The country once again witnesses another grueling fuel scarcity following petroleum union’s protest.
The strike by oil workers has reduced socio-economic activities in the Nigerian capital, Abuja, as motorists strive to grapple with the strike which entered its second day on Tuesday.
Many motorists queued outside filling stations in the capital throughout the night on Monday, till Tuesday morning, to buy petrol following the three-day warning strike embarked upon by members of the National Union of Petroleum and Natural Gas Workers (NUPENG).
The junior oil industry workers are demanding action against what they consider “unfair labour practices by some of the multi-national oil companies.”
The NUPENG President, Achese Igwe, said that the decision to call out members of the union on the strike was “due to unfair treatment of our workers by some oil companies, including Shell Petroleum Development Company (SPDC), Chevron Nigeria Limited, and Nigerian Agip Oil Company (NAOC).”
Accusing the oil companies of unfairly treating Nigerian workers through their policy of casualisation and outsourcing of workers, among other matters, Mr. Igwe said most of the affected workers are not accorded decent welfare, while others who are poorly paid do not have severance allowances.
The oil workers are also asking government to expedite passage of the new petroleum industry law currently pending before the National Assembly for approval and check pipeline sabotage, which is costing the country huge losses.
NUPENG also asked the government for urgent intervention in the tax row between the Nigerian Maritime Administration and Safety Agency (NIMASA) and the Nigeria LNG Limited as well as rehabilitation of the nation’s roads.
Mr. Igwe said the leadership of the union had directed its members at various depots across the country to stop loading petroleum products, in order to force the government to address their demands.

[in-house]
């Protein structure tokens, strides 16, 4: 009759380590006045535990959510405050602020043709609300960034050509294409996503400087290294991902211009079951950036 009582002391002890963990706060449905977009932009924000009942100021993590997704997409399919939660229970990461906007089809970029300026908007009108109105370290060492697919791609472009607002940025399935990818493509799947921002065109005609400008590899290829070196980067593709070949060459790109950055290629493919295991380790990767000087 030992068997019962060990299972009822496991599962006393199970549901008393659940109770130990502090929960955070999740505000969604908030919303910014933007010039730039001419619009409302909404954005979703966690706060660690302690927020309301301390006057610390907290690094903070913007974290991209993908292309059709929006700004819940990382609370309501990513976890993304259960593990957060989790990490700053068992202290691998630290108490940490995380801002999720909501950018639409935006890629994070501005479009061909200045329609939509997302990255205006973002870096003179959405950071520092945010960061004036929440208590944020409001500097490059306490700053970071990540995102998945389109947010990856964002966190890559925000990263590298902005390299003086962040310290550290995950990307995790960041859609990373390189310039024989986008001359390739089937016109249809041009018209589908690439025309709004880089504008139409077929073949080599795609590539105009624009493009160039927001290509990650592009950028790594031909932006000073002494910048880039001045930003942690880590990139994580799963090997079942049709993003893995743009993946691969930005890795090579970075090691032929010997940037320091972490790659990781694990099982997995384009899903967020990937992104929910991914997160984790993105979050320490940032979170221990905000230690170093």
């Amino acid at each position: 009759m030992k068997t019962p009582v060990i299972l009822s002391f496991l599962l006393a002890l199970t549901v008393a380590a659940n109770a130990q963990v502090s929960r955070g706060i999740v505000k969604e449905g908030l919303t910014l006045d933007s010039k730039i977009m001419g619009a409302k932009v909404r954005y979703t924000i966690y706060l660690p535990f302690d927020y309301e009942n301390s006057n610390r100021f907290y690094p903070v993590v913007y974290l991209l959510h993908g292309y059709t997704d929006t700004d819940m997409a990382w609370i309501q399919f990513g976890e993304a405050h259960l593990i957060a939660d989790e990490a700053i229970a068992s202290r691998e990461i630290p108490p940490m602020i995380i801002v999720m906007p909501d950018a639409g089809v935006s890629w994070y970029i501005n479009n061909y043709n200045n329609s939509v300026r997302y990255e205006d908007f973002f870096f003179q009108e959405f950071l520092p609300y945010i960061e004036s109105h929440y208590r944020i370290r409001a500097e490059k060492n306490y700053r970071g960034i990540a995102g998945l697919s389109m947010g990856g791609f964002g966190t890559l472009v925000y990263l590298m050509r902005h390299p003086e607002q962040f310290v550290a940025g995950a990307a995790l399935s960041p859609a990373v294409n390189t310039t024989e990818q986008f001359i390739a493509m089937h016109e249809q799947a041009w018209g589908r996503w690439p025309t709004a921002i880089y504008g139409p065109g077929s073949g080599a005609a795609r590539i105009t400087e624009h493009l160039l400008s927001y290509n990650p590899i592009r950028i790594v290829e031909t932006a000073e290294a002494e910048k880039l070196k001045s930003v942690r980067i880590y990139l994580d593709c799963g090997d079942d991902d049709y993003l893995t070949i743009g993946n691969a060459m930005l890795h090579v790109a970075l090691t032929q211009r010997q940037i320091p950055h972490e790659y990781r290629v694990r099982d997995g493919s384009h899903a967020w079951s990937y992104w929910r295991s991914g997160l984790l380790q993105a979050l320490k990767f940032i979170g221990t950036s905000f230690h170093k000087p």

He warned that after the three-day warning strike, the union may be compelled to embark on an indefinite protest if government and the relevant authorities fail to address their grievances.
There was chaos at major filling stations in Abuja on Tuesday as motorists jostled on long queues to buy petrol.
Some of the long queues were seen at the popular mega filling stations in the Central Area owned by the Nigerian National Petroleum Corporation (NNPC), and Conoil, located opposite the NNPC Headquarters.
Some motorists at the filling stations said they were taken unawares, despite media reports about the looming scarcity and impending strike by the oil workers.
Commuting in Abuja has now become an odious task with the fuel scarcity worsening the already bad transportation situation experience by residents under the recently introduced transportation system by the Abuja administration.
A taxi driver, who said he had waited outside the Conoil filling station for more than four hours before he was able to buy petrol, urged the relevant authorities to make efforts to meet with the oil workers and address their demands.
The situation is reportedly similar in Kano, Bauchi, Aba, Port Harcourt and many other major cities around the country, as motorists are having a difficult time buying fuel for their normal businesses.